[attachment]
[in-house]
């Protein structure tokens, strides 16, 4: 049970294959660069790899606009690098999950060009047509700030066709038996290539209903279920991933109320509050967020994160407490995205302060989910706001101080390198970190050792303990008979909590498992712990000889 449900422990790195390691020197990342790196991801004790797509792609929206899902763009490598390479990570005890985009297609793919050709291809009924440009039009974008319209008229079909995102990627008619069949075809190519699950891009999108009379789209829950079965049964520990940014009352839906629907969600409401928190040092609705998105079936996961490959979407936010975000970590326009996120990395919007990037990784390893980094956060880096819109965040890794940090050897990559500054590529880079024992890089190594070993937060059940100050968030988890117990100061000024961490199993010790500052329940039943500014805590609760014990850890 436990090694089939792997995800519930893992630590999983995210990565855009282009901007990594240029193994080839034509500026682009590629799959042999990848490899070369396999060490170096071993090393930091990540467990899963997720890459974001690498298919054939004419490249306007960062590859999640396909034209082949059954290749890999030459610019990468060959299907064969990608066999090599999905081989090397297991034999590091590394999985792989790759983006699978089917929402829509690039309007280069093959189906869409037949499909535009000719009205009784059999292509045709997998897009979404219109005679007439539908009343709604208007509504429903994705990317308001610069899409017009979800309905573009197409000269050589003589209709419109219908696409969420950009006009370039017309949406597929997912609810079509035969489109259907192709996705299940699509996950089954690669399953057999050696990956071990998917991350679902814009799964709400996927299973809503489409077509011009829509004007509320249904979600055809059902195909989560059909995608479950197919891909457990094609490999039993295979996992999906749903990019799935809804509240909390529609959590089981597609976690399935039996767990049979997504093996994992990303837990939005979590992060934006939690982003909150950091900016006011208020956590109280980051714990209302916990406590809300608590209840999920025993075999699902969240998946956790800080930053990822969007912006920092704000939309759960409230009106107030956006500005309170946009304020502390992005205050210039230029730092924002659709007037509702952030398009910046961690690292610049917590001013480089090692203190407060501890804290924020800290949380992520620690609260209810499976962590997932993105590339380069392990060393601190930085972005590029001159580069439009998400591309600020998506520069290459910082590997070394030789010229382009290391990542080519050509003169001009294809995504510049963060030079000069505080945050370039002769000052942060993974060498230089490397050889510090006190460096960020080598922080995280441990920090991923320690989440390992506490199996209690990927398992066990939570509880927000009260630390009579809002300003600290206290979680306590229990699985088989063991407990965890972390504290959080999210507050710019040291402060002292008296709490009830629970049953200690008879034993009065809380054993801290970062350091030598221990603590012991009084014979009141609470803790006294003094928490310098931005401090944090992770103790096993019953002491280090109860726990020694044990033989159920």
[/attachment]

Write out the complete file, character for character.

[in-house]
């Protein structure tokens, strides 16, 4: 049970294959660069790899606009690098999950060009047509700030066709038996290539209903279920991933109320509050967020994160407490995205302060989910706001101080390198970190050792303990008979909590498992712990000889 449900422990790195390691020197990342790196991801004790797509792609929206899902763009490598390479990570005890985009297609793919050709291809009924440009039009974008319209008229079909995102990627008619069949075809190519699950891009999108009379789209829950079965049964520990940014009352839906629907969600409401928190040092609705998105079936996961490959979407936010975000970590326009996120990395919007990037990784390893980094956060880096819109965040890794940090050897990559500054590529880079024992890089190594070993937060059940100050968030988890117990100061000024961490199993010790500052329940039943500014805590609760014990850890 436990090694089939792997995800519930893992630590999983995210990565855009282009901007990594240029193994080839034509500026682009590629799959042999990848490899070369396999060490170096071993090393930091990540467990899963997720890459974001690498298919054939004419490249306007960062590859999640396909034209082949059954290749890999030459610019990468060959299907064969990608066999090599999905081989090397297991034999590091590394999985792989790759983006699978089917929402829509690039309007280069093959189906869409037949499909535009000719009205009784059999292509045709997998897009979404219109005679007439539908009343709604208007509504429903994705990317308001610069899409017009979800309905573009197409000269050589003589209709419109219908696409969420950009006009370039017309949406597929997912609810079509035969489109259907192709996705299940699509996950089954690669399953057999050696990956071990998917991350679902814009799964709400996927299973809503489409077509011009829509004007509320249904979600055809059902195909989560059909995608479950197919891909457990094609490999039993295979996992999906749903990019799935809804509240909390529609959590089981597609976690399935039996767990049979997504093996994992990303837990939005979590992060934006939690982003909150950091900016006011208020956590109280980051714990209302916990406590809300608590209840999920025993075999699902969240998946956790800080930053990822969007912006920092704000939309759960409230009106107030956006500005309170946009304020502390992005205050210039230029730092924002659709007037509702952030398009910046961690690292610049917590001013480089090692203190407060501890804290924020800290949380992520620690609260209810499976962590997932993105590339380069392990060393601190930085972005590029001159580069439009998400591309600020998506520069290459910082590997070394030789010229382009290391990542080519050509003169001009294809995504510049963060030079000069505080945050370039002769000052942060993974060498230089490397050889510090006190460096960020080598922080995280441990920090991923320690989440390992506490199996209690990927398992066990939570509880927000009260630390009579809002300003600290206290979680306590229990699985088989063991407990965890972390504290959080999210507050710019040291402060002292008296709490009830629970049953200690008879034993009065809380054993801290970062350091030598221990603590012991009084014979009141609470803790006294003094928490310098931005401090944090992770103790096993019953002491280090109860726990020694044990033989159920």